The intensity compensation field INTCOMPFIELD 4637 is a variable-size syntax element present in the interlaced P-field picture header. As shown in the table of FIG. 47G, INTCOMPFIELD 4637 is used to indicate which reference field (s) are intensity compensated. INTCOMPFIELD 4637 is present even when NUMREF = 0.

The field picture luma scale 1 LUMSCALE1 (4638), field picture luma transition 1 LUMSHIFT1 (4639), field picture luma scale 2 LUMSCALE2 (4640), and field picture luma transition 2 LUMSHIFT2 (4641) elements are each used for intensity compensation. Bit value. The LUMSCALE1 4638 and LUMSHIFT1 4739 elements are present when the MVMODE 4635 signals intensity compensation. If the INTCOMPFIELD 4637 element is '1' or '00', LUMSCALE1 4638 and LUMSHIFT1 4639 apply to the upper field. Otherwise, LUMSCALE1 4638 and LUMSHIFT1 4639 apply to the lower field. The LUMSCALE2 4640 and LUMSHIFT2 4641 elements are present when the MVMODE 4635 signals intensity compensation and the INTCOMPFIELD 4637 element is '1'. LUMSCALE2 4640 and LUMSHIFT2 4641 apply to the lower field.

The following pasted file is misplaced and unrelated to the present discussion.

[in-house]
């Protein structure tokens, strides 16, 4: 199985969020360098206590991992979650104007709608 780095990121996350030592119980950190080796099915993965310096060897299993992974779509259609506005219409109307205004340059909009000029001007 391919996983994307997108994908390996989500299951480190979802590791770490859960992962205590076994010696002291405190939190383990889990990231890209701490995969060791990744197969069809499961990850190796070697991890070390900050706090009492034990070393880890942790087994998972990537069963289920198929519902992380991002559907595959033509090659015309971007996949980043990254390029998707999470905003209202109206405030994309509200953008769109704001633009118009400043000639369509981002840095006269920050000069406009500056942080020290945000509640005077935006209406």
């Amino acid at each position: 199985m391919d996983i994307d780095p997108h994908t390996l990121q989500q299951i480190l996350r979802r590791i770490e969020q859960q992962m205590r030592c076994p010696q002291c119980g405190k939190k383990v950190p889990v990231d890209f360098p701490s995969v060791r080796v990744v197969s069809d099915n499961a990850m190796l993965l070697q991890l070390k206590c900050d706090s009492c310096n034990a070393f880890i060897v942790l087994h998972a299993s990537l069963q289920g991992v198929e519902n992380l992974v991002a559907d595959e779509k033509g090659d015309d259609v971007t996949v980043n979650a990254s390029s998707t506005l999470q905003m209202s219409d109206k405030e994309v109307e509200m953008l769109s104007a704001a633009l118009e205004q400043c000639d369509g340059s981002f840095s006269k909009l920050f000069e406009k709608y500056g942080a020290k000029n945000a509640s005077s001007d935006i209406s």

The macroblock mode table MBMODETAB 4464 element is a fixed length field with a 3-bit value for the interlaced P-field header. MBMODETAB 4464 indicates which of the eight code tables (tables 0 through 7 specified as 3-bit values) is used to encode / decode the macroblock mode MBMODE 4471 syntax element in the macroblock layer. There are two sets of eight code tables, and the set used depends on whether 4MV macroblocks are possible in the picture as indicated by MVMODE 4465. 47H shows eight tables available for MBMODE 4651 in an interlaced P-field in mixed-MV mode. 47I shows eight tables available for MBMODE 461 in an interlaced P-field in 1MV mode.